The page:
Variable Length Subnet Mask (VLSM)

The rapid growth of the almighty Internet help create the fear that very soon we will run out of IP address space. It had developed from mere talk to reality after a careful look at the 32-bit IPv4 addressing structure. After the addresses laid aside for private or research purposes, we were left with a mere classful class C address with 254 host space and class B with 65,534 host address spaces.

In recent years, the number of hosts on the Internet has grown rapidly, from 159,000 in October 1989, to over 72 million by the end of the millennium. According to Cisco, in January 2007, there were over 433 million hosts on the Internet.

Those that make things happen at the IETF (Internet Engineering Task Force) found out that the One fundamental cause of this problem was the lack of flexibility. Based on this, they introduced Classless Inter-Domain Routing (CIDR), which used Variable Length Subnet Masking (VLSM) to help conserve address space. With the introduction of CIDR and VLSM, ISPs (Internet Service Providers) could now assign one part of a classful network to one customer and different part to another customer and network administrators had to use additional subnetting skills. That of course means IP addressing is no longer limited to a /8, /16, or /24 subnet mask. Blocks of IP addresses could be assigned to a network base on the requirements or individual need rather than by class. VLSM is simply subnetting a subnet. Subnets can be further subnetted in multiple levels.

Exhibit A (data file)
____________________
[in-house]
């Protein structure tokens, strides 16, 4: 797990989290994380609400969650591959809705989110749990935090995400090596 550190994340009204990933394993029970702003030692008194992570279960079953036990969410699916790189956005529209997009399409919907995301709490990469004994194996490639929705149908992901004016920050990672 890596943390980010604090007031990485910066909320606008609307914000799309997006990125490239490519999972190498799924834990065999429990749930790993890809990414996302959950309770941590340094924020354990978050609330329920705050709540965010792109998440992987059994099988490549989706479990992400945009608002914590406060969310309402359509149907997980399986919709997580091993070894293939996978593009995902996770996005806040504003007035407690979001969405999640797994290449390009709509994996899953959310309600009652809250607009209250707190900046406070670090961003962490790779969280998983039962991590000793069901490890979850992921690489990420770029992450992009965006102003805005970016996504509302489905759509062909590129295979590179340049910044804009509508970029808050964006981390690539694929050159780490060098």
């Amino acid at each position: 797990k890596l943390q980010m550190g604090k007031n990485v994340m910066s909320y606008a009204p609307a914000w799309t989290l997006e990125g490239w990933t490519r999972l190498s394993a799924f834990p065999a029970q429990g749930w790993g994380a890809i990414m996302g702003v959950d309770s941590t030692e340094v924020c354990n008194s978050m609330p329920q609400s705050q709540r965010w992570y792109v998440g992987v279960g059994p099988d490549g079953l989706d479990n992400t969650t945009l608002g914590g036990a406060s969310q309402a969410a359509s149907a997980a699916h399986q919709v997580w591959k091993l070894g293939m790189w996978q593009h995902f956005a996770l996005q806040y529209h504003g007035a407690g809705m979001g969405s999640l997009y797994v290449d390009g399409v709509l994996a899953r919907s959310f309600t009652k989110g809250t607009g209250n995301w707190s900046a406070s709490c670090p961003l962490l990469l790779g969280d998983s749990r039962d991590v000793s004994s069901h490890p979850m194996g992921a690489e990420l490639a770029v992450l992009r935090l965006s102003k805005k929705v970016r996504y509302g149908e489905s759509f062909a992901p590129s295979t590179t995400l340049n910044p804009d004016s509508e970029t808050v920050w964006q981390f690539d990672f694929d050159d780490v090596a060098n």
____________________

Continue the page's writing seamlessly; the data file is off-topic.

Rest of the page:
How to work out VLSM

This is the most tricky and important part, especially for a would be network administrator. Lets cut the definition and get practical:

Network A – 26 hosts

Network B – 12 hosts

Network C – 6 hosts

Instead of allocating network:

A – 192.168.1.0.

B – 192.168.2.0

C – 192.168.3.0

Network address 192.168.1.0 /24 can be broken down – subnetted according to individual network requirements:

192.168.1.0/27 will provide network A address space from 192.168.1.1 – 192.168.1.30 (30 hosts)

192.168.1.32/28 will provide network B address space from 192.168.1.33 – 192.168.1.46 (14 hosts)

192.168.1.48/29 will provide network C address space from 192.168.1.49 – 192.168.1.54 (8 hosts)

By using VLSM above, we minimize the waste of IP addresses.



Source by Chika Nwokeoma